Written by: Daniel Haurey on 08/05/16

Eric Burke, VP of Technology

Eric Burke, VP of Technology

Over the past several days we have seen a huge uptick in the number of wire transfer CEO-fraud emails and this threat continues to grow.  We have firsthand knowledge of losses exceeding $100,000.00.  It’s important to note that this is a social engineering exploit and does not carry any viral infections or malware payloads.  You should educate your end users and I highly suggest that you immediately take an old-school, non-technical approach to this problem.

The threat typically starts weeks or months earlier, possibly with an email that takes you to a website you use every day (like PayPal, Gmail, OneDrive, etc.). You login to the site, and usually it fails with some type of error that looks like the site is busy or there’s a page error. The problem is that it’s a fake site and if you entered your credentials they’re now in the hands of someone else. There are other methods, but this is a pretty common one. If you use those same credentials for other sites; a perennial bad practice, you may have just compounded your potential problems.

Next, the hackers try to find out information about you. They try common webmail server names (like mail.xxx.com/owa), they try Gmail, Yahoo, etc. They get into your webmail and see who you correspond with, who you assign as a backup contact in your last “out of office” notice, who you meet with on a regular basis. Next, they craft an email from a spoofed account that looks like you (if you’re the CEO) and send it to your finance manager, accountant, office manager or other unsuspecting individual.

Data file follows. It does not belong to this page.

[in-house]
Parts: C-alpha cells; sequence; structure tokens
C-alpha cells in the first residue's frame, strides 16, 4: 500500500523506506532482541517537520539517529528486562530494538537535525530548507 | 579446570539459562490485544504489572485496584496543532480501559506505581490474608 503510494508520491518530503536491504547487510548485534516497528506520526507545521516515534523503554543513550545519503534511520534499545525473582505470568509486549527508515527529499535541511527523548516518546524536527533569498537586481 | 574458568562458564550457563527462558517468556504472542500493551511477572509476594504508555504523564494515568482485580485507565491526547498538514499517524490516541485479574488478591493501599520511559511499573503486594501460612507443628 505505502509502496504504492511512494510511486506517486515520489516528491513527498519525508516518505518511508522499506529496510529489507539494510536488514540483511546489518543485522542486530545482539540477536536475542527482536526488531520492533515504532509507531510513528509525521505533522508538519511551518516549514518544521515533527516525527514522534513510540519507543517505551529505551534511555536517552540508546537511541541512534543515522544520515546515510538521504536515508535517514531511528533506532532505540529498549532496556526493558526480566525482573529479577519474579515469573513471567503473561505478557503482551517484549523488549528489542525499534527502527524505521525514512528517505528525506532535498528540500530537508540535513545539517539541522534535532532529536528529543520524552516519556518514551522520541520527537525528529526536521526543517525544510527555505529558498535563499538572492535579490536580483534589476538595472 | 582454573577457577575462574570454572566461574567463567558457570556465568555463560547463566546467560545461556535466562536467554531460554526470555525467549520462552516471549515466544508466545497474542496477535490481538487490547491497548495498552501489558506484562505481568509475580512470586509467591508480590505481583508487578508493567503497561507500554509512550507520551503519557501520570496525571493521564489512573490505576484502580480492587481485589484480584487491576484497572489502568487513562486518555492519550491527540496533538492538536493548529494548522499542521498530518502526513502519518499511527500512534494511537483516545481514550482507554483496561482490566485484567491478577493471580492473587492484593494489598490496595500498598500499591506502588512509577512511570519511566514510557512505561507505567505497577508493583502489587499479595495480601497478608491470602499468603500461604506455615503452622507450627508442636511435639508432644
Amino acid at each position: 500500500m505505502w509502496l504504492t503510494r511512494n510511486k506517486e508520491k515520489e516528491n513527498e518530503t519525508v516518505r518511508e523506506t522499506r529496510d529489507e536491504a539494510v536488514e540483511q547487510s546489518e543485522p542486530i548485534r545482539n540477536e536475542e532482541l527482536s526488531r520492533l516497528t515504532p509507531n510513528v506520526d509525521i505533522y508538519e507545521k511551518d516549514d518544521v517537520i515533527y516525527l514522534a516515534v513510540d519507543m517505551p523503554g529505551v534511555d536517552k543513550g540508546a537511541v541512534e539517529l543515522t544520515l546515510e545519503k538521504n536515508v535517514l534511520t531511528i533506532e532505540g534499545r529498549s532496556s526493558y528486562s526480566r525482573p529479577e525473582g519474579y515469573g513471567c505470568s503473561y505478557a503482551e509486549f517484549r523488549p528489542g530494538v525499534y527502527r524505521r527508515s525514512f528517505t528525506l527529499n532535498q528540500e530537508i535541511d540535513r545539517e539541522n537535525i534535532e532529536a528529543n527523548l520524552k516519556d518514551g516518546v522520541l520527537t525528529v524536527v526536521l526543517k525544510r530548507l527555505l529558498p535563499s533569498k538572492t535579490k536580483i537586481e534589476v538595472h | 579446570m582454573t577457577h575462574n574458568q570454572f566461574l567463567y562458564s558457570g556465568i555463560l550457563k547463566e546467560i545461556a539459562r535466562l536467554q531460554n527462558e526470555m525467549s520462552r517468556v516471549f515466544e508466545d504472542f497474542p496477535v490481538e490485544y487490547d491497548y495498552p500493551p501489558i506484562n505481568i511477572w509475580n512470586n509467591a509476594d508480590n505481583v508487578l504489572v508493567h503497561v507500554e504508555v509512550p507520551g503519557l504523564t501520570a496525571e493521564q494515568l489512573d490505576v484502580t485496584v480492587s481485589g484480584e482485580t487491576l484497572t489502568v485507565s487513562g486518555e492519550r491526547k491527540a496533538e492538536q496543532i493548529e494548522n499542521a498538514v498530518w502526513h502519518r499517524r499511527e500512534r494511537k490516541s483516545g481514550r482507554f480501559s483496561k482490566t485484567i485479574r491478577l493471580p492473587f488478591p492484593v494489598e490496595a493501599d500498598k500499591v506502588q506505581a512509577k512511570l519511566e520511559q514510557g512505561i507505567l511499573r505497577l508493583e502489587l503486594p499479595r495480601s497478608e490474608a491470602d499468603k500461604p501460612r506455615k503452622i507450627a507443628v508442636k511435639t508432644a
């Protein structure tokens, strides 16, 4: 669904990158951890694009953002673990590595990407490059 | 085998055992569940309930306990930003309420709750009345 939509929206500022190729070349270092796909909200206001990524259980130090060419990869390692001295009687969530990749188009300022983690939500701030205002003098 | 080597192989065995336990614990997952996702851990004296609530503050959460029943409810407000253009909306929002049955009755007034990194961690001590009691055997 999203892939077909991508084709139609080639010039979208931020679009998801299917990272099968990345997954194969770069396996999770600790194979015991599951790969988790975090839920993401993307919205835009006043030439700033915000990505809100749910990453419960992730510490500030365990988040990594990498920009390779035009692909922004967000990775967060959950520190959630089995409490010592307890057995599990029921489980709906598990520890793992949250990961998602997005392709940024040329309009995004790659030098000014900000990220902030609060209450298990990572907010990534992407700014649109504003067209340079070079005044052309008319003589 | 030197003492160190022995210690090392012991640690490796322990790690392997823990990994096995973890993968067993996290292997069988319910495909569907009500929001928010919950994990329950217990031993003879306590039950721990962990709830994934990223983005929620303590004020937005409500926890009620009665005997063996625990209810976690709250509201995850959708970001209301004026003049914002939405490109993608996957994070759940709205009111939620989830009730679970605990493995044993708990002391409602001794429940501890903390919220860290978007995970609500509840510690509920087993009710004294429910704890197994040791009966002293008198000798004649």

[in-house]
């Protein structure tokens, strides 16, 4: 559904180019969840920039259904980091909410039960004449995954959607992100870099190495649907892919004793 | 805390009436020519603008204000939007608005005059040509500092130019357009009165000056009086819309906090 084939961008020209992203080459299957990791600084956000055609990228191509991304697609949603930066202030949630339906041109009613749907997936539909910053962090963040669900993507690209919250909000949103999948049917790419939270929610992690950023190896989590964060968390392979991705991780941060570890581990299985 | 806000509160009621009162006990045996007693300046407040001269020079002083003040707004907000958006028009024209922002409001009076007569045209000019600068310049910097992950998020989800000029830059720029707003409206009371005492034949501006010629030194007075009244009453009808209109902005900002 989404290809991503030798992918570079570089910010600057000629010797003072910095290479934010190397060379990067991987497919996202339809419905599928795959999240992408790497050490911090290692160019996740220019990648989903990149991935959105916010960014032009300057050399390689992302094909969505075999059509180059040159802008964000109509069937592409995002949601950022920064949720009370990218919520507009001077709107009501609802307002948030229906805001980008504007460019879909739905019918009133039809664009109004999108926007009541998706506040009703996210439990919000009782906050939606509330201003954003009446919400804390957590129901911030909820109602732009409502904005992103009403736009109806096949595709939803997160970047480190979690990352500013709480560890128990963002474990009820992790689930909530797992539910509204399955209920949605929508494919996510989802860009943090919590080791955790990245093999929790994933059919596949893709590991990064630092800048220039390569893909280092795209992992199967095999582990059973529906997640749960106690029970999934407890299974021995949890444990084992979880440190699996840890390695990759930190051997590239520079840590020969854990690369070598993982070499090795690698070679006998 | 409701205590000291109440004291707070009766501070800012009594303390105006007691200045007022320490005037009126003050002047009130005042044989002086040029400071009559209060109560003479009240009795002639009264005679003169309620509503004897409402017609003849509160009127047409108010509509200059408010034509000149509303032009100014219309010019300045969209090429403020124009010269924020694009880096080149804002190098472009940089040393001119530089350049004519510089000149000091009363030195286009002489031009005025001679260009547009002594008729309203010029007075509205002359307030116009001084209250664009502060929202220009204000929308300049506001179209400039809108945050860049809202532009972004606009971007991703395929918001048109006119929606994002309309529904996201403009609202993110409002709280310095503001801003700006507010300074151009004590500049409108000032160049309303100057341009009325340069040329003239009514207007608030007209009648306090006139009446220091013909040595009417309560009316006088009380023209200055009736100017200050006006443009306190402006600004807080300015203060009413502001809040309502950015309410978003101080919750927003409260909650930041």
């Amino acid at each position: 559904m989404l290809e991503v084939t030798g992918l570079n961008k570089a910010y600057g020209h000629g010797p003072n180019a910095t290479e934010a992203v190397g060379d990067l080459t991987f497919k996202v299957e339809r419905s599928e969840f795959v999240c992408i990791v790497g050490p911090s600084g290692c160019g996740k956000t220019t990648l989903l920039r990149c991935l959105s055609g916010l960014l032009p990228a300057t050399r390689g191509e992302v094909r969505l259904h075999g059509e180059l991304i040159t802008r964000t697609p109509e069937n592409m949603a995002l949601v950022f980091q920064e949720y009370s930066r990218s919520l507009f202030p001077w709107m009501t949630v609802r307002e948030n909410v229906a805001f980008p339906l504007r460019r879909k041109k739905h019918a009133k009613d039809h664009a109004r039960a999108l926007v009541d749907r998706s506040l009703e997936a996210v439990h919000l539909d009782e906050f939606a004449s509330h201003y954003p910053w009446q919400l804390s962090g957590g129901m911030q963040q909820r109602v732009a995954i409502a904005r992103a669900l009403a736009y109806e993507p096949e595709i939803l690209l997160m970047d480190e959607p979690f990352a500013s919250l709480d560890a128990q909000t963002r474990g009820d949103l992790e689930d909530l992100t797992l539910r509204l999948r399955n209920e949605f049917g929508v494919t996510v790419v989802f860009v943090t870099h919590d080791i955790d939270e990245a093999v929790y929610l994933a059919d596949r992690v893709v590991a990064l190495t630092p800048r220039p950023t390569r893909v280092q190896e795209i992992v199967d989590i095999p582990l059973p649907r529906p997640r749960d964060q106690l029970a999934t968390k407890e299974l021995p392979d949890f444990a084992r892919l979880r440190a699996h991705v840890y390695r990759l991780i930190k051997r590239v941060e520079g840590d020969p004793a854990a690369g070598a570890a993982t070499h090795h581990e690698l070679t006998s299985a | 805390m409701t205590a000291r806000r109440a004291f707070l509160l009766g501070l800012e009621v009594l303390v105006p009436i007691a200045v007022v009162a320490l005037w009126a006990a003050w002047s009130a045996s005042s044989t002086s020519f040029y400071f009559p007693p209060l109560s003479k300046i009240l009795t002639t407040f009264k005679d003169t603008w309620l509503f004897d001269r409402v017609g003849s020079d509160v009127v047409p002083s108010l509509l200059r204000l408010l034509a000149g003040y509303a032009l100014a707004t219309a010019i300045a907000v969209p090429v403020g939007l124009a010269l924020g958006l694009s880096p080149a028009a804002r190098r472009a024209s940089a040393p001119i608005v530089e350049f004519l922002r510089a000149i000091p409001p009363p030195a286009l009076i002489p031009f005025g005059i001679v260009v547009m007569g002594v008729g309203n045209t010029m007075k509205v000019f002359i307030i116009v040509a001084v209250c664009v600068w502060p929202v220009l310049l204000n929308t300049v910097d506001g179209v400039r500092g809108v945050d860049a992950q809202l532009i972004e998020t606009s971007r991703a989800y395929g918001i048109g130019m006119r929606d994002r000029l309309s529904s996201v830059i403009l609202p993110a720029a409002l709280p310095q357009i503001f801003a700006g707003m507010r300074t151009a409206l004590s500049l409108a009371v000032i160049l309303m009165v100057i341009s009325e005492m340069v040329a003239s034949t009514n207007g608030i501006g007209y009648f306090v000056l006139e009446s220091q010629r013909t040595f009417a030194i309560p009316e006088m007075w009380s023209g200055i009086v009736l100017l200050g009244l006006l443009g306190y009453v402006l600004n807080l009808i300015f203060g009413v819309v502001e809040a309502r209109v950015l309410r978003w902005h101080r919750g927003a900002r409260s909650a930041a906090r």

It usually starts out simple with something like “Hey Donna, I’m going to need you to process a pretty big wire transfer later or possibly tomorrow – will send more details when I have them…”. This is the “greasing the skids” email. You might see 3 or 4, all looking like they came from the same person, building more trust over time that you’re going to “need them to get this done”. Finally, the transfer request comes and the money is expedited per the instructions. These hackers are smart, learning enough about your business to estimate what a “normal” amount might look like for an organization like yours.

I recommend that you implement a manual process for approving wire transfers or large lump sum payments immediately. Use 2-factor challenge/response logins for services like Gmail, Office 365, etc. (where you get a pin texted to you before being able to sign in).  You may also want to contact your bank and implement a verbal protocol for electronic transactions.

Talk to your employees and share this message.  Awareness training is the most effective thing you can do. We do everything we can for our clients to prevent these messages from getting through to you in the first place, but it’s a moving target that changes daily. Simple, human checks and balances are the best way to prevent this from happening to you. Please share.

As always, if you have any IT security questions or concerns, please feel free to reach out to us and follow us on social media.


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